Is there a possibility of utilising the energy produced by solar and wind systems differently? There are a range of excellent academic studies that have highlighted the value of pumped hydro systems to store renewable energy. At scale, pumped hydro seems to be the only viable solution, but at considerable cost and time for implementation.
There are also excellent examples of small scale, regionally-based renewable energy storage systems such utilising Hydrogen, which can also be used to produce a range of energy products. Hydrogen, in this case, is the medium to produce both a time and mode shift of renewable energy. Hydrogen could be used for power generation, for fuel cells in vehicles and trains, to produce ammonia, to supplement gas supplies and to produce gas. It could also provide a significant export resource to countries such as Japan, where Hydrogen imports have been identified as a Government energy policy priority.
Whilst not the panacea for Australia’s energy needs, Hydrogen, as but one example, could be an important component of an integratedenergy system, particularly as it could employ excess renewable energy capacity.
The production and transformation of energy in regional or sub-regional networks using such “energy integrators” could exploit an energy resource that is not utilised to maximum effect today. It is about integration, resilience, economics, energy security and scalability.
It is about integrated design. A more comprehensive discussion of this topic can be viewed in my presentation to the 2018 RAAF Air Power Conference: http://youtu.be/568ezJ2mbeI
The people of Australia expect the Defence Force and the nation’s critical infrastructure to operate not just when the markets are functioning normally, but when there is a problem. There are are significant issues with our energy systems that should concern us all; unfortunately, the analysis of our energy security and resilience is inadequate and the management of energy security has been outsourced to the market.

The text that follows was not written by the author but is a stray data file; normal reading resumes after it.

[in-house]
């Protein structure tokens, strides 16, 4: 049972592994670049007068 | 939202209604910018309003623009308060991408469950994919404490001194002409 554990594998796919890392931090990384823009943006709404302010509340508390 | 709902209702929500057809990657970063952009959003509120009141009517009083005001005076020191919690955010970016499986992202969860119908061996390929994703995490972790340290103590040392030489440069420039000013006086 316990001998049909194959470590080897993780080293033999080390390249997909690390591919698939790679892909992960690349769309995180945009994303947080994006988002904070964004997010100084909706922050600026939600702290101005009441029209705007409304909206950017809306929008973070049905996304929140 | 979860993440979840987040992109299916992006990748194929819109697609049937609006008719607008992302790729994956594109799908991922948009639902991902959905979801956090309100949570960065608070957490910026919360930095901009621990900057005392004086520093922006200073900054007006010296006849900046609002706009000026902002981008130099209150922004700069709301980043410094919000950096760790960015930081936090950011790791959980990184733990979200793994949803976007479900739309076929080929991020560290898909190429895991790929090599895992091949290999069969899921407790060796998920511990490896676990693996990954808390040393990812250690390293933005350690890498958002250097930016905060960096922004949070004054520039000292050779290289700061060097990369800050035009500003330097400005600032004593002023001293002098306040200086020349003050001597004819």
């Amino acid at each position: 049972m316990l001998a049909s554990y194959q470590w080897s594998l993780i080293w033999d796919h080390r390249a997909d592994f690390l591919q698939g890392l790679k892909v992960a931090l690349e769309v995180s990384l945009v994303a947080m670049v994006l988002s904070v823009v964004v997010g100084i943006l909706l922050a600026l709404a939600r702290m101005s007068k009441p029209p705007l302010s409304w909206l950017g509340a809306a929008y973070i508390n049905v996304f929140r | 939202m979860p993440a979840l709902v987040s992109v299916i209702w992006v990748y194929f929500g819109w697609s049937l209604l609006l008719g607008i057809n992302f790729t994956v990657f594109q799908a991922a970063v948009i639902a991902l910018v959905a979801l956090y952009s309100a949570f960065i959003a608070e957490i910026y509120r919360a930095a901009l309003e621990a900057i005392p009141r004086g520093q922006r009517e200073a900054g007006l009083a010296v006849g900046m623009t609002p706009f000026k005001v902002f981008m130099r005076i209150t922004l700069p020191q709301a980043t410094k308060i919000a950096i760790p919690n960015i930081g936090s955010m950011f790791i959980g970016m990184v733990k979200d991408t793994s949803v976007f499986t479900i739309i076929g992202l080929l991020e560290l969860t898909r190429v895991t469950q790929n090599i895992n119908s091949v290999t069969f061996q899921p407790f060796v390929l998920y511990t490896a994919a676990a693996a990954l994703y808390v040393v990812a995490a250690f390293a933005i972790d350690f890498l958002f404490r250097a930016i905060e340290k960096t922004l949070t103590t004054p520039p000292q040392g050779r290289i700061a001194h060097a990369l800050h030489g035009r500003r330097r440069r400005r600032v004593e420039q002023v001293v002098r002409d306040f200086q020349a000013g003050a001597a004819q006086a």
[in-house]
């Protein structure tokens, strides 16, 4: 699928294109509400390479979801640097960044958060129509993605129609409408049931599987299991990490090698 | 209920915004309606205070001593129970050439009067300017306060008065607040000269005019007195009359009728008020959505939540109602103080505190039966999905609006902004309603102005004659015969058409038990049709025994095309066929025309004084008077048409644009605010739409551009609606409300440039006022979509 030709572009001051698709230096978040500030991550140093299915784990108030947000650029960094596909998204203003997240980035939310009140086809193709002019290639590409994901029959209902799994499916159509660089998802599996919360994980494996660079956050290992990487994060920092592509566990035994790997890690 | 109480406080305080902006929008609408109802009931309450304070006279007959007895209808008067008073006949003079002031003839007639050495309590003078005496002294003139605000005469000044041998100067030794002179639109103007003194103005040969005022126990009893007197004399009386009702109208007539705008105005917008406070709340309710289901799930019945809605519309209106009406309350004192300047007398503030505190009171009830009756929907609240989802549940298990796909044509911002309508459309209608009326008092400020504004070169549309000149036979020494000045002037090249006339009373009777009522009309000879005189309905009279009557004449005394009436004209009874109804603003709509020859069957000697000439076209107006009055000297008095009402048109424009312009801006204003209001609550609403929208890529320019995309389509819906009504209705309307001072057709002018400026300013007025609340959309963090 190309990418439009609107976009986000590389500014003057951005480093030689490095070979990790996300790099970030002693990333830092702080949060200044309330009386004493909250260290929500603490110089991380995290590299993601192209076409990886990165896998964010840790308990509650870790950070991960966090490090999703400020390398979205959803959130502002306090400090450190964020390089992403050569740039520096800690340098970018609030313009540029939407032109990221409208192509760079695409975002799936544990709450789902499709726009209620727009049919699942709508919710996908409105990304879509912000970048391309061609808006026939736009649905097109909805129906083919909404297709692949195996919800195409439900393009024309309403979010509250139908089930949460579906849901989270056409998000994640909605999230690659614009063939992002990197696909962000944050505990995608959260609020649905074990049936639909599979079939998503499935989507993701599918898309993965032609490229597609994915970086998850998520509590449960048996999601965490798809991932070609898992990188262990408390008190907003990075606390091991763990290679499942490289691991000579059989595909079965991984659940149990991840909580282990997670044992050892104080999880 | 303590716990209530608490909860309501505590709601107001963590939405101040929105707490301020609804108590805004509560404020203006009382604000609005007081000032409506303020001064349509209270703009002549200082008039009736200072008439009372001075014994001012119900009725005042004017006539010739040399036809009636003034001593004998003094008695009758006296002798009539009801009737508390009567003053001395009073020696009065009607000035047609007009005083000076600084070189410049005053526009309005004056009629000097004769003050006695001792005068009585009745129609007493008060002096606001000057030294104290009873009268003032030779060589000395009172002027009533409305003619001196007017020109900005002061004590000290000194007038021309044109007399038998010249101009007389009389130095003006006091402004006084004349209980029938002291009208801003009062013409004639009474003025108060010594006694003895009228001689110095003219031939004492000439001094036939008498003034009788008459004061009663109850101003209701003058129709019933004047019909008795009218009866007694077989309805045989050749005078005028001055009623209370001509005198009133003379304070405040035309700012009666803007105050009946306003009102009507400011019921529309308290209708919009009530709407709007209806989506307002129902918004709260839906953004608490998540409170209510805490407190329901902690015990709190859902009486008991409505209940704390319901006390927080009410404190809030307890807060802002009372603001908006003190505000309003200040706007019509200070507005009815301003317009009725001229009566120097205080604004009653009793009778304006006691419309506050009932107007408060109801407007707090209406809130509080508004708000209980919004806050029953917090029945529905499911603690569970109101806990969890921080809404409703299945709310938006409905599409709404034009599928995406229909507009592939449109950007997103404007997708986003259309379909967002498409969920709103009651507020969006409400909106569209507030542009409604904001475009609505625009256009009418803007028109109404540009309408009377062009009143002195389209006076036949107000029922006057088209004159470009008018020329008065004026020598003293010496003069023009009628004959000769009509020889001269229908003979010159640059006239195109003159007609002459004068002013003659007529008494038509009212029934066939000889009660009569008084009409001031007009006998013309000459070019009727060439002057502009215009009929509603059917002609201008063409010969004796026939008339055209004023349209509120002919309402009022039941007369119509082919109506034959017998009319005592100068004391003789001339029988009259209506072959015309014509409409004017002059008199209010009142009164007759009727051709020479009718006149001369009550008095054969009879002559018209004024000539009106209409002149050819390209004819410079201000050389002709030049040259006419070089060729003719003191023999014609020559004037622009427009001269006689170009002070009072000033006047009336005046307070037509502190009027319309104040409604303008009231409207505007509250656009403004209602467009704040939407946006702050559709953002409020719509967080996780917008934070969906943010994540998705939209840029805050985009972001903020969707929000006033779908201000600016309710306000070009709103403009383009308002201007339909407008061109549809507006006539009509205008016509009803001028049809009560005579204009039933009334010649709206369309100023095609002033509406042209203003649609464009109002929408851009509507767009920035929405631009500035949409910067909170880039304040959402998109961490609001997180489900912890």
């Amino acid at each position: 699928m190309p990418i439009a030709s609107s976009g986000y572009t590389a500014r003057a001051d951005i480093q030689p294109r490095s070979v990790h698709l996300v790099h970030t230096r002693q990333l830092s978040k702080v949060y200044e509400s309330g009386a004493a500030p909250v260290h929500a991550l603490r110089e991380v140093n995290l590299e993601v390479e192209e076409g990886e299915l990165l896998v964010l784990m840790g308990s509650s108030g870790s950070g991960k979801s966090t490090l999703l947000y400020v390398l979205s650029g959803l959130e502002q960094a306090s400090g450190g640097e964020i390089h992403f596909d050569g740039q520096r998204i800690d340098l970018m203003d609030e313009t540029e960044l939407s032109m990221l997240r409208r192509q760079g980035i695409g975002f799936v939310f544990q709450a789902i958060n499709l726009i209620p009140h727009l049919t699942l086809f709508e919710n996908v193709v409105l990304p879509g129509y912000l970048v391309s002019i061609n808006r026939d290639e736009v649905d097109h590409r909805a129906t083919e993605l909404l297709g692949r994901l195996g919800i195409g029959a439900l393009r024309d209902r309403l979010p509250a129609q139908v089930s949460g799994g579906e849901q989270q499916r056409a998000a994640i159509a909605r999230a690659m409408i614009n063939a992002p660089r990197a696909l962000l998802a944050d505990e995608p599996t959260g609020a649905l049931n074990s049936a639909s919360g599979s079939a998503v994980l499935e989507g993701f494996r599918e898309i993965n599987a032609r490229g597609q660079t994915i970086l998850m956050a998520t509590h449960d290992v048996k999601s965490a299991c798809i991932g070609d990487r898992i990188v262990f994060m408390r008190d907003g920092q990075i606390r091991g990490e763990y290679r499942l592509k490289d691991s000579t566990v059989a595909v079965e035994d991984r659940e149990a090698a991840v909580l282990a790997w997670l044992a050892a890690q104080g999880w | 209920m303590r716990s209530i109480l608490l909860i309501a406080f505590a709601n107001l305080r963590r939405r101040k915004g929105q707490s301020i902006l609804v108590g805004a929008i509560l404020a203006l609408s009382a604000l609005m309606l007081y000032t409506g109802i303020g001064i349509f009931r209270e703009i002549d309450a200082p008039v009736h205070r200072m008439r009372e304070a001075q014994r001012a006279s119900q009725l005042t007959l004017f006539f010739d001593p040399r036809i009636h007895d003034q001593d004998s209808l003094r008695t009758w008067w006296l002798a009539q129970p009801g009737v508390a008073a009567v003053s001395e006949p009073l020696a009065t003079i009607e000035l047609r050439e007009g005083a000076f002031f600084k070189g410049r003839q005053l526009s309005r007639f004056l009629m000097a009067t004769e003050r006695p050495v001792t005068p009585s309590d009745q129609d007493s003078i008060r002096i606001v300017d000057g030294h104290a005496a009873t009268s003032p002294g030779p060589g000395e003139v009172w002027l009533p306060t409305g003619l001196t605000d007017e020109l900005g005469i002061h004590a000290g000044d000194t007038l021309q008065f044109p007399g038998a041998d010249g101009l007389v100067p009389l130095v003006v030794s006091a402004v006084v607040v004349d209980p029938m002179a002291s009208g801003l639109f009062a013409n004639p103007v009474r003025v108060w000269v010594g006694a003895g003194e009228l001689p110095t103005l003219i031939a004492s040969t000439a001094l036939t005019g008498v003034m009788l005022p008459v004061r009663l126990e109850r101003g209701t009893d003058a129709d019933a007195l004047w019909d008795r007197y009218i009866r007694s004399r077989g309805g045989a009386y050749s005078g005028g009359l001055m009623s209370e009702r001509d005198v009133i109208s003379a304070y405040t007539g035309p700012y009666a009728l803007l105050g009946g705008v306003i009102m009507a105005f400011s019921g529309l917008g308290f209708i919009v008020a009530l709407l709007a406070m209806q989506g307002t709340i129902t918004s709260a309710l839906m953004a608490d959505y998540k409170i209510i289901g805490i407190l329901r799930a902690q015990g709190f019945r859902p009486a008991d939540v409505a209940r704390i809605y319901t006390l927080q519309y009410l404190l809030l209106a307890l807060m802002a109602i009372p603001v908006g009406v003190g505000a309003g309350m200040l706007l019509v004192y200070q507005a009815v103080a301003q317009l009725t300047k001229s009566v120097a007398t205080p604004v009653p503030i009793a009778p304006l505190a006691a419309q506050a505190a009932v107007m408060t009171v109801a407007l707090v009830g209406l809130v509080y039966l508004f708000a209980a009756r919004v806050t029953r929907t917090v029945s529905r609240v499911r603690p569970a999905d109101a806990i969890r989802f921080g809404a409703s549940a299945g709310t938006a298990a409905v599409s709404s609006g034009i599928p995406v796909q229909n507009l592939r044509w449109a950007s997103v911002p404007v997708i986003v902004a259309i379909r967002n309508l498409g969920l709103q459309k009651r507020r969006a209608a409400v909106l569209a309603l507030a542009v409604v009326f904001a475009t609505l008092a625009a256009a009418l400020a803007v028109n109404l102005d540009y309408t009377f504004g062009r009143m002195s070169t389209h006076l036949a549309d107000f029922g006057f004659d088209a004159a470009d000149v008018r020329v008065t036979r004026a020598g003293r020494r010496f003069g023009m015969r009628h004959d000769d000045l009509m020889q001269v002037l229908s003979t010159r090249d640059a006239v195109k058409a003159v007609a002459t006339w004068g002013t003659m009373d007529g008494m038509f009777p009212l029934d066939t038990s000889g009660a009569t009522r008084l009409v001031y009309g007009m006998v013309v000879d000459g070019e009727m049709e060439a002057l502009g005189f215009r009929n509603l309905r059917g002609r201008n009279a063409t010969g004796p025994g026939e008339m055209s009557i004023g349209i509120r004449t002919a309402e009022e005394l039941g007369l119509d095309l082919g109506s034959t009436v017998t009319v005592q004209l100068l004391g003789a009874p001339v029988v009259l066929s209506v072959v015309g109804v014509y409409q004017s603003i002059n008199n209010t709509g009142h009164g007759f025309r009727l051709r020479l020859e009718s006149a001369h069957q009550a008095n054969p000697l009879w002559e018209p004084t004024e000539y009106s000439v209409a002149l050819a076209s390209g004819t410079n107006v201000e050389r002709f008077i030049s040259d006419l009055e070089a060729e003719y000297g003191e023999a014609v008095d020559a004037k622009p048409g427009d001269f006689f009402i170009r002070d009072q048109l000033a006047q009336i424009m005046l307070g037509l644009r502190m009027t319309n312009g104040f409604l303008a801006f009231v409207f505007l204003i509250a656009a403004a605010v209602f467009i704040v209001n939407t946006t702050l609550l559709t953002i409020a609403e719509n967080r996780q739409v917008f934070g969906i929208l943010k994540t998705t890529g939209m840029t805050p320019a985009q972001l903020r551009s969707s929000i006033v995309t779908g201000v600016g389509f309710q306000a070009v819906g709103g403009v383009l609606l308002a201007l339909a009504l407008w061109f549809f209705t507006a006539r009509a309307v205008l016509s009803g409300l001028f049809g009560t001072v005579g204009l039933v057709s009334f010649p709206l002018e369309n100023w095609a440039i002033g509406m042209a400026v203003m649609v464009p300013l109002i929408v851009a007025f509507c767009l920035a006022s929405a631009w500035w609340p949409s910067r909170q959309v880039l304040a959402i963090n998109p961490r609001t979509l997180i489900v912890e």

The idea that we are at peace and “business as usual” is the appropriate model where the markets can manage all aspects of our critical infrastructure and supply chains is clearly out of date.
Energy security is a vital component of national security and an increased level of Government control / leadership with respect to energy security is warranted.
A 5thGeneration Defence Force needs a 5thGeneration energy system; so does our Nation.
The discussion of these issues is not just for our politicians; it is our collective responsibility to discuss these issues and to tell our politicians what we need to have done and not wait to just complain after our energy systems fail.
Air Vice-Marshal John Blackburn AO (Retd) is the Board Chair of the Institute for Integrated Economic Research (IIER) – Australia and a Fellow of both the Institute For Regional Security and the Sir Richard Williams Foundation. The IIER- Australia is exploring the challenges of linked transformation of economic, environmental and energy systems; details of the issues under consideration can be found at the IIER(Europe) website – https://www.energyandstuff.org/en
The featured photo:
An understanding of the technical aspects of power generation is lost on many. Getty
Editor’s Note: The full article which is entitled “Energy Security: Is There a Problem?” was recently published by the Australian Defence Magazine and can be read in its entirety on their website:
What we republished with the permission of the author was the introduction to the article as well as the final sections of the article including the conclusion.